Negotiations to free hostages held by Hamas are closer than ‘perhaps any point,’ White House official says

Negotiations to secure the release of hostages held by Hamas are close and the disagreements among parties have narrowed amid intensive talks, deputy national security adviser Jon Finer said Sunday.

“We think that we are closer than we have been perhaps at any point since these negotiations began weeks ago, that there are areas of difference and disagreement that have been narrowed, if not closed out entirely,” Finer told CNN’s Jake Tapper on “State of the Union,” stressing that these are sensitive negotiations and no deal is currently in place.

Finer declined to dive into the details of the talks, but said officials are working around the clock and that it remains a priority for President Joe Biden.

US officials have been signaling for days that Israel and Hamas are moving closer to a deal to secure the release of hostages taken during the Hamas attacks on Israel in exchange for a sustained, days-long pause in fighting.

Only a handful of hostages have been released so far since the start of the war.

The negotiating parties – Israel, Hamas and the US, with Qatar mediating between them – have sought to work through a number of sticking points. These include how many days a potential pause in fighting would last and the number of hostages that would be released, sources familiar with the talks previously told CNN.

Earlier Sunday, Qatar’s prime minister similarly said “good progress” has been made “in the past few days” in the negotiations, adding that the sticking points are “more practical, logistical, not really something that represents the core of the deal.”

Asked about how many hostages the US believes are still alive, Finer responded that they don’t have exact numbers but said, “We do believe that there is a significant number of Americans being held.”

“One of the challenges associated with this is we’re not on the ground in Gaza, the United States. We are not in direct contact with Hamas. We do that only through intermediaries. And so, we don’t have perfect fidelity about exact numbers of hostages, including numbers who are still alive,” he said.

Finer also said the US is still gathering information about strikes that hit a UN-run school, which was being used as a shelter, in Gaza over the weekend.

“What I can say at this point – and we’re also in touch with the Israelis to try to find out what they know about what happened – is that if harm was done to innocent civilians, sheltering at a UN site that would be totally unacceptable,” Finer said.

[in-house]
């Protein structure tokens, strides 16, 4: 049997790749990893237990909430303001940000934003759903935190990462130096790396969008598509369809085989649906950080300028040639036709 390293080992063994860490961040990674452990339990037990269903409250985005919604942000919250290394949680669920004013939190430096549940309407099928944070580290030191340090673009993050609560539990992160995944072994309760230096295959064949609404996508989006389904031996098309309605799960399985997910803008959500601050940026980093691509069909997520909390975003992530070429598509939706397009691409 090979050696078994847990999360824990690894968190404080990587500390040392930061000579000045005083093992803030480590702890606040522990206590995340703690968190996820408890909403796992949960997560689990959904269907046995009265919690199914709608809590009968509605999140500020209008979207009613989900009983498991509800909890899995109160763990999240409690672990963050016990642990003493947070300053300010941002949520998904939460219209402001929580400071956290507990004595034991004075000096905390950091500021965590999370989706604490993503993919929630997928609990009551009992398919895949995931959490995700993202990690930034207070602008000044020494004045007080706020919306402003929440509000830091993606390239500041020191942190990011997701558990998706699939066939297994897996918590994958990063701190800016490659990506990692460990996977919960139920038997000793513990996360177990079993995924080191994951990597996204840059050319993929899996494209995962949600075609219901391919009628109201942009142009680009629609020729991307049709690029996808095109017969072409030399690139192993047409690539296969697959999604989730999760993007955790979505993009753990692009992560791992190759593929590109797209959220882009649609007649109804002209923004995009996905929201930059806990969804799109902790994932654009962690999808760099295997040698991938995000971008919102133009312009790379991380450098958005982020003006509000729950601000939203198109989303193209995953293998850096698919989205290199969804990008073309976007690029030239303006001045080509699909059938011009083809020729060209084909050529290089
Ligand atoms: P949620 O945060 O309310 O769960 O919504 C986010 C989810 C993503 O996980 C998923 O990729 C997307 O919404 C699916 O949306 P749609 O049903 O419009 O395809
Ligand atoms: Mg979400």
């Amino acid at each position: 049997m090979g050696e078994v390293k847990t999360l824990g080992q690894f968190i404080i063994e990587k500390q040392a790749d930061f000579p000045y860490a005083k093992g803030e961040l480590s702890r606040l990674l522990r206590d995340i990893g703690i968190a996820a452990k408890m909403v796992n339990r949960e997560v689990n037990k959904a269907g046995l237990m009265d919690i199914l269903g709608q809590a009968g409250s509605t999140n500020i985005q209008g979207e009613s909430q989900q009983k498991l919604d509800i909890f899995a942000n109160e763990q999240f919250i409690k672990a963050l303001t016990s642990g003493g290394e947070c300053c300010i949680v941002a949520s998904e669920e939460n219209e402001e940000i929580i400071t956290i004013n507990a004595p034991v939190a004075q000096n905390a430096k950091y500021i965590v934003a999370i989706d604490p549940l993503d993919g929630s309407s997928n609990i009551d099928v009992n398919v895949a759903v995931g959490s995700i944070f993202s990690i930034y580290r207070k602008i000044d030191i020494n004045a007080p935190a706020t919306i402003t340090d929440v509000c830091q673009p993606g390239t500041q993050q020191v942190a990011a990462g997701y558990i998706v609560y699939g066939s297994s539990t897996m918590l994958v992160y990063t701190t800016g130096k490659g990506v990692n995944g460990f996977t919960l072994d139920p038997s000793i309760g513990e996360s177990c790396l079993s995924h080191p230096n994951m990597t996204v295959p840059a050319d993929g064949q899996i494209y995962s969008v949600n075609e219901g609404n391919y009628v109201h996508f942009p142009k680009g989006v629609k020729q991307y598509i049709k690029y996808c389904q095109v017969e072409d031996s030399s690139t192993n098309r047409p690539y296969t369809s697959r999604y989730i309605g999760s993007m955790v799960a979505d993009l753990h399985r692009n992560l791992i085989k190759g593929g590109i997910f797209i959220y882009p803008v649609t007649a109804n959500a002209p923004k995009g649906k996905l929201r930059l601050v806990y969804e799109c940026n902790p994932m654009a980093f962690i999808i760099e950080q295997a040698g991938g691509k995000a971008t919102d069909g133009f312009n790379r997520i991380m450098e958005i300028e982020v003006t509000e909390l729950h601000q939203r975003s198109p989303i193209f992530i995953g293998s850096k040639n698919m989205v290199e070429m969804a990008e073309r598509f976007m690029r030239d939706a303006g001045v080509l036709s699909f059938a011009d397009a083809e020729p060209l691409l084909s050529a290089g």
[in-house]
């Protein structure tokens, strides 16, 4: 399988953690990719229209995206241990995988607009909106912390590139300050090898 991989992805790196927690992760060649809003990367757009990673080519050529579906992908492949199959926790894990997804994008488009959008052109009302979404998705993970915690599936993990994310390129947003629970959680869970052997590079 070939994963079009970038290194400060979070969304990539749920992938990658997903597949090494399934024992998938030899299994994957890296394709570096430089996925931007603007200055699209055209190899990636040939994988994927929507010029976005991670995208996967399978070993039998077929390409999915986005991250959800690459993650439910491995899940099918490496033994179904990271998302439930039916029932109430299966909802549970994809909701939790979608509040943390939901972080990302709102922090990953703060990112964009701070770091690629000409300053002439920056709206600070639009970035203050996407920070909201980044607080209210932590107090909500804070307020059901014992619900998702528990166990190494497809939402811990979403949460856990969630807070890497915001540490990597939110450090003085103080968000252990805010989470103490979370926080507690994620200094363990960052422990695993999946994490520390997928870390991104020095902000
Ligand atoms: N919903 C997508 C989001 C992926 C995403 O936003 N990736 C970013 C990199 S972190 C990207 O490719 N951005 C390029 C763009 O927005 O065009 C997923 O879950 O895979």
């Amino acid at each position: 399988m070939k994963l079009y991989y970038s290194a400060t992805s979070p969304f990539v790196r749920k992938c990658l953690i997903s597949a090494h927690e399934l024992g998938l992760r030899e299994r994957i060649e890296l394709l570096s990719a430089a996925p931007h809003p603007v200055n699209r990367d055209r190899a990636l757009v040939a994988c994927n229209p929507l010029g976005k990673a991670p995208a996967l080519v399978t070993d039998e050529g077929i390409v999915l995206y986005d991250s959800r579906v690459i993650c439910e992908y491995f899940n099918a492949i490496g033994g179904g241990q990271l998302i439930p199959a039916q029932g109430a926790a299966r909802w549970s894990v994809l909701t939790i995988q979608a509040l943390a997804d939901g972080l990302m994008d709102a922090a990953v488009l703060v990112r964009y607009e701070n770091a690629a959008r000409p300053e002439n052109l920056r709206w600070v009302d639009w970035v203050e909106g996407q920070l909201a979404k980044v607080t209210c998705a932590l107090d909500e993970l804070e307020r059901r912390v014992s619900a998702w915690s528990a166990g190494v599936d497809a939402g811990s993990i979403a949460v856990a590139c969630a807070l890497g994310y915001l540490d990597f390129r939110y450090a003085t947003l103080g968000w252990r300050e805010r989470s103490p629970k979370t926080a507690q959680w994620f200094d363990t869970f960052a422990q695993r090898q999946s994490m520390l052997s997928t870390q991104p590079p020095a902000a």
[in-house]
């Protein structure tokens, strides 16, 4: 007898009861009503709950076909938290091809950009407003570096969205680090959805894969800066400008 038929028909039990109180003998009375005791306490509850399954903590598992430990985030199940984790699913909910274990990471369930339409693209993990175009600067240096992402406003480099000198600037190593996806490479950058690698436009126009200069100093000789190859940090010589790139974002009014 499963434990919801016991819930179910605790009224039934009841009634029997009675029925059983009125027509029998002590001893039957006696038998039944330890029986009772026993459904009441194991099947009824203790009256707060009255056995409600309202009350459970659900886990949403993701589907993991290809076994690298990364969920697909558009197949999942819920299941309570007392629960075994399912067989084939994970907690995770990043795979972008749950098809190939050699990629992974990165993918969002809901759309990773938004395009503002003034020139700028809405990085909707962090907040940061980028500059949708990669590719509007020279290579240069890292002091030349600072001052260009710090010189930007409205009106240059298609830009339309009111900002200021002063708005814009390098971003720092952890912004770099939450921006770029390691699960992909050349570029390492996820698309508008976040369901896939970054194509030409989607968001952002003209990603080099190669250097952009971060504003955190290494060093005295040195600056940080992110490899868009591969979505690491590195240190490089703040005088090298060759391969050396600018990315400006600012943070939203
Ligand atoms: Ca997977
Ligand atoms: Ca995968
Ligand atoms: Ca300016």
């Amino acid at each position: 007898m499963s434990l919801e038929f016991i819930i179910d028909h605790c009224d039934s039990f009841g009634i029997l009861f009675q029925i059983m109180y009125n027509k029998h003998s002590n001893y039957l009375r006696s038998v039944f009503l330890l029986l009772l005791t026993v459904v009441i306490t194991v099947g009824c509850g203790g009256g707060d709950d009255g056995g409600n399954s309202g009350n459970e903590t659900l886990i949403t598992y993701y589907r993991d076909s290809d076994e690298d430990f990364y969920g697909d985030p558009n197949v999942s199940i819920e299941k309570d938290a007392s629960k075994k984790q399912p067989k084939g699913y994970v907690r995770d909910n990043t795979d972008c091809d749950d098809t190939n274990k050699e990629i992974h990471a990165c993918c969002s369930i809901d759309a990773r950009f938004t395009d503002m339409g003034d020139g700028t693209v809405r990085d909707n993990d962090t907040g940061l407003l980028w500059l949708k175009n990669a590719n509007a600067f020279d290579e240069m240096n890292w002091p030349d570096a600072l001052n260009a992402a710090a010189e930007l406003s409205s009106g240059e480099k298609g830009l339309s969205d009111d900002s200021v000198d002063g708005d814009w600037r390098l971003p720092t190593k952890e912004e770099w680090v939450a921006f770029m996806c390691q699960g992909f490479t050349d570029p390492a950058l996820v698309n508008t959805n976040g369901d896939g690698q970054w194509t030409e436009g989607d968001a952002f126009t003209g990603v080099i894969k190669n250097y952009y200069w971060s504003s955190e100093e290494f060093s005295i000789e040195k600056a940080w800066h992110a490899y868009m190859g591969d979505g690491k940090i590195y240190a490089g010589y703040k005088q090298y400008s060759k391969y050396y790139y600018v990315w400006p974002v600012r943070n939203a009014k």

Finer also on Sunday warned Israel against carrying out offensive operations in southern Gaza until it has adjusted its planning to account for the hundreds of thousands of civilians who have fled south amid the fierce fighting in the north. Israel, which has said that Hamas leadership fled south, is likely to conduct military operations in the southern part of Gaza, Finer said Sunday on CBS’ “Face the Nation,” adding that Israel has the “right” to do so despite the serious concerns over civilian casualties.

“We think that their operations should not go forward until … those additional civilians have been accounted for … . (Israel) should draw lessons from how the operation proceeded in the north, including lessons that lead to greater and enhanced protections for civilian life things like narrowing the area of active combat, clarifying where civilians can seek refuge from the fighting,” Finer said.

Finer also said that the Palestinian Authority, which has partial administrative control of the West Bank, will “have to be part” of any future governing solution in both the West Bank and Gaza following the current hostilities – a prospect that Israel’s Prime Minister Benjamin Netanyahu has explicitly opposed.

“Our view is the Palestinian Authority is the only official institutional representative of the Palestinian people in the West Bank, that it will have to be part of any way forward when it comes to governance both in Gaza and the West Bank,” Finer said.

CNN’s Alex Marquardt, Kaitlan Collins, MJ Lee and Oren Liebermann contributed to this report.

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